Why payment by results doesn’t get results

Performance-based remuneration or payment by results (PBR) is an increasing component of many agency remuneration deals. But in most cases, agencies and clients will tell you it doesn’t actually work.

The concept of providing a bonus payment for achieving results or rewarding desired behaviour is very attractive and has great merit. But the problem is that PBR is rarely executed effectively to deliver the desired strategic outcomes. And this is usually due to the fundamental mistakes that are made when it is implemented.

Here are our top five:

1. The stick is bigger than the carrot

To encourage change or incentivise performance there has to be a carrot—and quite a sizable carrot at that. Too often we see performance bonuses that are really relatively small change in regards to the overall remuneration proposal. A very popular one from a procurement viewpoint was to have the agency sacrifice five percent of revenue for the opportunity to “earn” 10 percent back if they achieved the key performance indicators (KPIs). If your boss offered you the same deal would you jump at it? Firstly, why give up anything certain for something uncertain. And secondly is five percent really an incentive? After tax it’s more like three percent. So if you are talking performance bonuses make sure the carrot is big enough to be a significant incentive, otherwise everyone is wasting their time.

2. The bonus calculation is way too complex (or expensive)

Reviewing the agency remuneration of another client recently we noticed the contract had a PBR clause so we asked if this had been paid. In the three years of the contract no one had been able to calculate the PBR, for two reasons. Firstly, it had more than 12 different KPI measures and the person who designed it had left the company. And secondly, the cost of commissioning the research to provide the data required to calculate the PBR would cost more than double the value of the PBR payment. This ain’t rocket science. The KISS principle applies here. Look for the measures that are already in place and then choose no more than three relevant criteria that will align the agency rewards to your organisation’s objectives.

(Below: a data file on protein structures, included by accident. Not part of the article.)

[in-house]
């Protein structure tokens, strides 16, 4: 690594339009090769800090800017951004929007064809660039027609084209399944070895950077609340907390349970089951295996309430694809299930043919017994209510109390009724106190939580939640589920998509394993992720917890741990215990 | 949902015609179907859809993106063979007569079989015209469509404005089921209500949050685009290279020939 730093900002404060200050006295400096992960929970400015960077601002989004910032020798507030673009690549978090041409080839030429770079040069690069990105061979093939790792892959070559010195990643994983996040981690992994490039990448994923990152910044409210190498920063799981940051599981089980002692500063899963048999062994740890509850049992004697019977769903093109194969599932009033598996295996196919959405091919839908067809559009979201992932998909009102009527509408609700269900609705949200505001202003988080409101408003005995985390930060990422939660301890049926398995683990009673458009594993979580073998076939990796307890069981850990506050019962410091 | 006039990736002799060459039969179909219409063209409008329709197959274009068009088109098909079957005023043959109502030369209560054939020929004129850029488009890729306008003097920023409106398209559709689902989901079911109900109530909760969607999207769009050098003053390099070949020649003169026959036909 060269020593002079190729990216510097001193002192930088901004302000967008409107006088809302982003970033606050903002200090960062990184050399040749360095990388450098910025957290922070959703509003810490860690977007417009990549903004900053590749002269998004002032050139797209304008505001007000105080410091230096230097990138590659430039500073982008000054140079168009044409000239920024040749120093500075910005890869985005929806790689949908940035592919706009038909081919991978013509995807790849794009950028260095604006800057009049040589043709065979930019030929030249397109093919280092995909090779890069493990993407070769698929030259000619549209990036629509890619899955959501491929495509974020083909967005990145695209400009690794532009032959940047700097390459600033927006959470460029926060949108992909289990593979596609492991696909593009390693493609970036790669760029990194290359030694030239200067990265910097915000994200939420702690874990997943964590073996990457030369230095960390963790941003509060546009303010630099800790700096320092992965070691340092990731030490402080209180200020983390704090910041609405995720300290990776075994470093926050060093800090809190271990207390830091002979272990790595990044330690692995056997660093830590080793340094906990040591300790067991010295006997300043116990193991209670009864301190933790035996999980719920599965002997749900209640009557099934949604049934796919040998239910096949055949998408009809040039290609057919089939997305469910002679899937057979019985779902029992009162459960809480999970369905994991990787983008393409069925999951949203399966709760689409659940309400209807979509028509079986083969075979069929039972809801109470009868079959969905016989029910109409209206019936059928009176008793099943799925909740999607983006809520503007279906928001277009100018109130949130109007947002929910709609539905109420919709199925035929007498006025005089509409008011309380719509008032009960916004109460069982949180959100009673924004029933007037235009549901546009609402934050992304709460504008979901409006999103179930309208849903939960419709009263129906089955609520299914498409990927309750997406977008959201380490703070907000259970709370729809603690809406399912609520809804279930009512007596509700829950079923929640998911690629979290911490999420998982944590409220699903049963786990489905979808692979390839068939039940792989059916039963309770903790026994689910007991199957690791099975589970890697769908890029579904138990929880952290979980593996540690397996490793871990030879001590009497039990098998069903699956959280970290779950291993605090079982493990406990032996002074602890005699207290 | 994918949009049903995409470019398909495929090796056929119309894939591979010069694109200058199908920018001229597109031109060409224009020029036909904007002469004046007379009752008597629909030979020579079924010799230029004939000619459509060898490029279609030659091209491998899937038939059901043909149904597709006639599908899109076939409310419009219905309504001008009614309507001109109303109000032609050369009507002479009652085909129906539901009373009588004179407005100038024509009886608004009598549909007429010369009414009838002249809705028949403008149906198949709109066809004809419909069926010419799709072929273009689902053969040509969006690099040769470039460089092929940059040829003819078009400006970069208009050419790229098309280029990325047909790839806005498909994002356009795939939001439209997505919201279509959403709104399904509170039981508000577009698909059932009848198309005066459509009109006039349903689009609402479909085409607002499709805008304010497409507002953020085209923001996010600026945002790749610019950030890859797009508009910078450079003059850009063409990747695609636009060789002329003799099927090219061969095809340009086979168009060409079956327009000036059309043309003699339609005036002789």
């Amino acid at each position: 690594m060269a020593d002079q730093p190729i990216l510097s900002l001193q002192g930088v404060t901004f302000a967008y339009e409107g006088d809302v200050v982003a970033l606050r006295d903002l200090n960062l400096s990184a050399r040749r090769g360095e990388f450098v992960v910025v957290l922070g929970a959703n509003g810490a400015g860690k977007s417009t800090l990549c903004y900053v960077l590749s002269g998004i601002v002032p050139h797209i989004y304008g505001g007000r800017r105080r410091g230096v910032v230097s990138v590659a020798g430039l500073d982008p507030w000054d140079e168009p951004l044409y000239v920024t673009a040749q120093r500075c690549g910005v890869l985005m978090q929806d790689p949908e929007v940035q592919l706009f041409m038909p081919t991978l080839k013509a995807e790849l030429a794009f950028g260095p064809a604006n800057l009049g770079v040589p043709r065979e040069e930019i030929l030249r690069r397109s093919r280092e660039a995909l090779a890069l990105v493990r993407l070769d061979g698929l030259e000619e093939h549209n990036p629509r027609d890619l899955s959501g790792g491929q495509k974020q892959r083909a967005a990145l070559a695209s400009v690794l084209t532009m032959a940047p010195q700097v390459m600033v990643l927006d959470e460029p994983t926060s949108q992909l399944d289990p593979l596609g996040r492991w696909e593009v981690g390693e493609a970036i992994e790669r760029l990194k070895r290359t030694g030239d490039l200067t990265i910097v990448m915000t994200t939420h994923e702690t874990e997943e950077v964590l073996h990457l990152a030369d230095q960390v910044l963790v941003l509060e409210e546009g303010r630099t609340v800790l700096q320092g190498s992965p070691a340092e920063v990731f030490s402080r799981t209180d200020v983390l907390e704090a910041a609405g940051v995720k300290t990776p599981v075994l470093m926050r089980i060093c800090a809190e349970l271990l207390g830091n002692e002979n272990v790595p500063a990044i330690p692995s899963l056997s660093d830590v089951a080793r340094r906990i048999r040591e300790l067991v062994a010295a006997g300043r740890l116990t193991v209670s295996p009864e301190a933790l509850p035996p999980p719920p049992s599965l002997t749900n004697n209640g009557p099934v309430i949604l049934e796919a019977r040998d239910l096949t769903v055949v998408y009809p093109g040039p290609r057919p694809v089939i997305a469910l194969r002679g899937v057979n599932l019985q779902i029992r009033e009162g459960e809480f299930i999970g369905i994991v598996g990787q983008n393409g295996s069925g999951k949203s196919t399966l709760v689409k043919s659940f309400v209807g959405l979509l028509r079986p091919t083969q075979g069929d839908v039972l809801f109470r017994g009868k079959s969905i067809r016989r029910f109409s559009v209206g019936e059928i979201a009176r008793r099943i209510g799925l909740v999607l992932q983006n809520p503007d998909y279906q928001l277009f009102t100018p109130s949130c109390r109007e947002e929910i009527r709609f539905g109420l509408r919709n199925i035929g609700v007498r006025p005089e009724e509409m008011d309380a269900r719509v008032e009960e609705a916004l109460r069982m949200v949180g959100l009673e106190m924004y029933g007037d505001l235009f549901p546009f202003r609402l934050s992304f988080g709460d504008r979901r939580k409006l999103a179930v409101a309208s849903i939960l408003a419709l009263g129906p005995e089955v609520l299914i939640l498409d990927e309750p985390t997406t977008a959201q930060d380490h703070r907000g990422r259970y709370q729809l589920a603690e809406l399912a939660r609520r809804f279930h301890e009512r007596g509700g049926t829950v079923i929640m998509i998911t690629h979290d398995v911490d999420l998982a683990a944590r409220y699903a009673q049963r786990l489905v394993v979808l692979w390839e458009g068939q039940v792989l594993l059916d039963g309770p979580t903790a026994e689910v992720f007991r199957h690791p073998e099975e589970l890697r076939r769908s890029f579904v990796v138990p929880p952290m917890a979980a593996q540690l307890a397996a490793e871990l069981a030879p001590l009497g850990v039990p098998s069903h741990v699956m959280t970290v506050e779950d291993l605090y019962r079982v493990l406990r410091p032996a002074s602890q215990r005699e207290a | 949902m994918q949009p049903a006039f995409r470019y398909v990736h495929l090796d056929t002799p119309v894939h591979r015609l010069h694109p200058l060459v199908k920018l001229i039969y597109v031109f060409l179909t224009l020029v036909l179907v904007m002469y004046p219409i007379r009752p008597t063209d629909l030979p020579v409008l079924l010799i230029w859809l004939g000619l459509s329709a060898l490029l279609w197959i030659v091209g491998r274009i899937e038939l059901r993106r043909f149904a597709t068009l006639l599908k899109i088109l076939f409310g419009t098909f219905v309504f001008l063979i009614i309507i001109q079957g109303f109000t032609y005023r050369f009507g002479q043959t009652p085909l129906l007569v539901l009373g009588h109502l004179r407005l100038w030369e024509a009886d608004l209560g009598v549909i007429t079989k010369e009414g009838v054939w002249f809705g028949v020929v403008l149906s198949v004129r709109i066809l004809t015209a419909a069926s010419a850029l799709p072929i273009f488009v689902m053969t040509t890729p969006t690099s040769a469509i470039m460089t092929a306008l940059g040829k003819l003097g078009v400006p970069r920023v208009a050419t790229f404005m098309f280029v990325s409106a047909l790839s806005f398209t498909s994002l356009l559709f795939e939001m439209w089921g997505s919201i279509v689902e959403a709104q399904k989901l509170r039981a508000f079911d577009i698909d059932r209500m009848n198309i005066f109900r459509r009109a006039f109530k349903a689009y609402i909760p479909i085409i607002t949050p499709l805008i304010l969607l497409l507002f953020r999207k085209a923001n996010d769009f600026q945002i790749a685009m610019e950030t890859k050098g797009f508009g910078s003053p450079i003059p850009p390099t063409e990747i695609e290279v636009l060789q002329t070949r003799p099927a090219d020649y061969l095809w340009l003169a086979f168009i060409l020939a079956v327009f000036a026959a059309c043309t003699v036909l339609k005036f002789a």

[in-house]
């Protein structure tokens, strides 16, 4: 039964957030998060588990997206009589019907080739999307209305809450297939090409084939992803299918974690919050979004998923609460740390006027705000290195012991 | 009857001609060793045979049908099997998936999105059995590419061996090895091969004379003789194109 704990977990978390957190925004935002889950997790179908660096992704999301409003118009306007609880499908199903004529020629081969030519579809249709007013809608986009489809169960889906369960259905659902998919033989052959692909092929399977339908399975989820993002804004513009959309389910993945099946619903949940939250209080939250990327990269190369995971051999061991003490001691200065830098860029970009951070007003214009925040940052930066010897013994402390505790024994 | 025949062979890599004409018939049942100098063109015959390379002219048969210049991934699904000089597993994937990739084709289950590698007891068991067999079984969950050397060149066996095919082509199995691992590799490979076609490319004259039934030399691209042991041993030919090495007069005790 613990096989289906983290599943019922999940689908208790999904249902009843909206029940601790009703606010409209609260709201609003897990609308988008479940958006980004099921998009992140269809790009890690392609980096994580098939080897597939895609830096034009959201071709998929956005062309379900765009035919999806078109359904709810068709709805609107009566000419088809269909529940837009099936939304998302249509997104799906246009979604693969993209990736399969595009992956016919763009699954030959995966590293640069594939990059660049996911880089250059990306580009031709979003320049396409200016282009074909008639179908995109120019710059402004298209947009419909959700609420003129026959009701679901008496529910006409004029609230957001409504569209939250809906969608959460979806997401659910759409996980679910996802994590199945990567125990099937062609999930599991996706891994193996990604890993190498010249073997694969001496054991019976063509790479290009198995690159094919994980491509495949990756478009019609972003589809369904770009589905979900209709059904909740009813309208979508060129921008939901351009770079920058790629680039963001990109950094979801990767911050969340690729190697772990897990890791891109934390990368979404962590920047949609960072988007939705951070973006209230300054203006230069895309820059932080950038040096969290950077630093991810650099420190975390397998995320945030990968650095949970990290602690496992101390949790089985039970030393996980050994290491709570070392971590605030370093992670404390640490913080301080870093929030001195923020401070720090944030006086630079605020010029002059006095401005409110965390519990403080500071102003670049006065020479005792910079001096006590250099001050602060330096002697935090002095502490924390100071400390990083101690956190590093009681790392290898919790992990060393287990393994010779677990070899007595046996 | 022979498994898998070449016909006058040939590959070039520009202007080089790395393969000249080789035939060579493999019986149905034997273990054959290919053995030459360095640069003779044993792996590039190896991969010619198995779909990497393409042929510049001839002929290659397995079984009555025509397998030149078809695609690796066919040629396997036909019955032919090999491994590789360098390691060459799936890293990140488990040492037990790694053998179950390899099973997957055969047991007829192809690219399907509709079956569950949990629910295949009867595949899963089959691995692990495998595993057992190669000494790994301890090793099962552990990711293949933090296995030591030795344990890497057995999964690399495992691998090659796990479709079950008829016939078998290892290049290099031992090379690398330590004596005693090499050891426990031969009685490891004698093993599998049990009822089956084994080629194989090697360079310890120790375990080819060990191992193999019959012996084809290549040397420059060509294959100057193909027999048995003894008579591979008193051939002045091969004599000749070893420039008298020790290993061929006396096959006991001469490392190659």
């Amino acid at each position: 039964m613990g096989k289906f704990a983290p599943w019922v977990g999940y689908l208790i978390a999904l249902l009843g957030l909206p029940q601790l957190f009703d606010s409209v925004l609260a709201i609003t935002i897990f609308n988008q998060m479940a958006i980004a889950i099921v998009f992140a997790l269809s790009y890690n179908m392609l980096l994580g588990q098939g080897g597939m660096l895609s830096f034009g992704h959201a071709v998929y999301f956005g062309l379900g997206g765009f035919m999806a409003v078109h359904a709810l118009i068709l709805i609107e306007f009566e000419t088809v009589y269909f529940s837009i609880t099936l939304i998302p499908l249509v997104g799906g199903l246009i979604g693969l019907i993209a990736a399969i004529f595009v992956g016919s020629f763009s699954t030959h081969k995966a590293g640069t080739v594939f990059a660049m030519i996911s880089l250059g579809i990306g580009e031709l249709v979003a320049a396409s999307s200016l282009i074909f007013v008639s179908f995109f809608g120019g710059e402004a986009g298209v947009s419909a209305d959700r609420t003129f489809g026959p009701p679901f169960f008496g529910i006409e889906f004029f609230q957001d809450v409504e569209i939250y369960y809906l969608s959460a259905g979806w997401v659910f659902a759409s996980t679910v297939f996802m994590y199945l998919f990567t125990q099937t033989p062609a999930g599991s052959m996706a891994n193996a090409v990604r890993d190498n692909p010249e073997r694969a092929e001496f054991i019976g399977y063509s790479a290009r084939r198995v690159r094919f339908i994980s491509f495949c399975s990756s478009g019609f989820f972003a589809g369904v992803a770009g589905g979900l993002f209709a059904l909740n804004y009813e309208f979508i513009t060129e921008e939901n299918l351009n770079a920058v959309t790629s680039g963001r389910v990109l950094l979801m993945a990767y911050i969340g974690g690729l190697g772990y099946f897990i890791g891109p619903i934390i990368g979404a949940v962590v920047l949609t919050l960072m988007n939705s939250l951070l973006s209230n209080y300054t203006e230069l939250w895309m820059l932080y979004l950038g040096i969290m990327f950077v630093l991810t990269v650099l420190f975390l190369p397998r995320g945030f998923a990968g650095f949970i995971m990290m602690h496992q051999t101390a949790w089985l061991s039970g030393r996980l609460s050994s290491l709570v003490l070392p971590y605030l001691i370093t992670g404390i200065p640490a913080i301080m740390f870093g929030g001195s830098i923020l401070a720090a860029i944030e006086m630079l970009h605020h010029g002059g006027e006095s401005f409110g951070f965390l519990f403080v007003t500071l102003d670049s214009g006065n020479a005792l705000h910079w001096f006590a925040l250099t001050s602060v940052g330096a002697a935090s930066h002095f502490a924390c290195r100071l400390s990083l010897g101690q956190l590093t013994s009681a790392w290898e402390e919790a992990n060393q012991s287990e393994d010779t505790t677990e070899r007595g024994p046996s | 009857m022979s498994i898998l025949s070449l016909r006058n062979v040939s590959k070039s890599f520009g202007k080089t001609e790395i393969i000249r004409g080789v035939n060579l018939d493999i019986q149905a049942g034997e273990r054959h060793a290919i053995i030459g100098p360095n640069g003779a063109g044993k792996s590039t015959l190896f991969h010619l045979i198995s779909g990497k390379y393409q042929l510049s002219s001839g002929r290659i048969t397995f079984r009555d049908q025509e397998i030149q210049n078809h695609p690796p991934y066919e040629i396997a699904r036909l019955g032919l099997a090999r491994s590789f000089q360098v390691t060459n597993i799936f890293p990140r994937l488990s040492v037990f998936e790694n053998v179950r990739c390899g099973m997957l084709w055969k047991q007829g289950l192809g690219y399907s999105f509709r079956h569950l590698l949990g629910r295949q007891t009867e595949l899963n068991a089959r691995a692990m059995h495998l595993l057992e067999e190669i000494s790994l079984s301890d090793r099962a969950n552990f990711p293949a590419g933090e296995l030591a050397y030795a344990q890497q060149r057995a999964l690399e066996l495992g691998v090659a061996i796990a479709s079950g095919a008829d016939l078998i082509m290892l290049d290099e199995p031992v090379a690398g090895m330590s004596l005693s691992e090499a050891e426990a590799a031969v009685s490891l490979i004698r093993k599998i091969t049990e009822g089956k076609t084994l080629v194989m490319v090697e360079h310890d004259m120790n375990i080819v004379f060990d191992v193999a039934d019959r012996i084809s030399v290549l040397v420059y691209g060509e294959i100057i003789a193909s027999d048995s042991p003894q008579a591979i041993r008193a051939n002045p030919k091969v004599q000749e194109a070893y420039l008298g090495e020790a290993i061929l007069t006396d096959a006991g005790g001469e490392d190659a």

3. The objective is virtually unobtainable

We worked with a FMCG client who had proposed a sales growth bonus for the agency if the agency could achieve a 20 percent lift in revenue and the company achieved their double-digit objective. The agency pointed out that the sales objective was the same one the company had for the past three years and that they had never achieved it. So here is our next point. If you want the agency to align themselves to deliver your objectives, make them realistic. Of course, you can also have stretched objective or KPIs but if the bonus is realistically unachievable based on history and circumstances then it isn’t really an incentive. The one way around this is making the result and payment continuous rather than a discreet ‘all or nothing’ deal. That is, if you achieve half the result, then half of the bonus is paid and so on.

4. The metrics are irrelevant to the business

This is a classic mistake which has really hit home during the GFC. Quite a number of PBR models are based on KPIs that are highly relevant to the marketing team and the agency but totally irrelevant to the business. So in a time of economic contraction where budgets and profits are in decline, many agencies were meeting the KPIs on relationship performance and brand metrics, whilst the company itself was facing falling sales, shrinking margins and smaller profits. Imagine how happy the chief financial officer was signing the “bonus” cheque for the agency and boosting the agency profits when the company’s bottom line was falling. Often marketers would want to suspend the PBR last year rather than rub salt into the financial wounds. At least some component of the bonus should relate to value generated. In a time when companies are still facing negative performance it’s a hard or brave business decision to justify supplier bonuses, no matter how well they “performed”.

5. A failure to link contribution and value creation to payment

Finally, both advertisers and agencies try to make the bonus payment linked to their contribution. Often agencies will shy away from sales and profit measures because they quite rightly say they do not control or influence all the steps and channels of the sales process, such as retail, call centres and sales teams. Likewise, clients with a major growth brand want to limit the agency bonus to what they see as the agency’s contribution.

In one case we saw an agency proposing to do all the communications work at cost and their profit to be linked to the profit of the new product launch. The idea was knocked on the head by procurement who said the agency could possibly earn more than 50 percent profit on their revenue but they were overlooking the fact that the company would make many times that in real terms, with the agency’s share less than 0.5 percent. If you want to get alignment and partnership then you need to embrace risk but also not limit opportunity.

When PBR works well, it works very well at aligning the marketing team and the agencies to the overall business objectives. It’s just a pity that too many people try to protect their patch to let PBR work as well as it can for all involved.

  • St John Craner is New Zealand business director for marketing management consultants TrinityP3, which helps clients maximise value with their agency partners through efficient and effective practice and process. Email [email protected].

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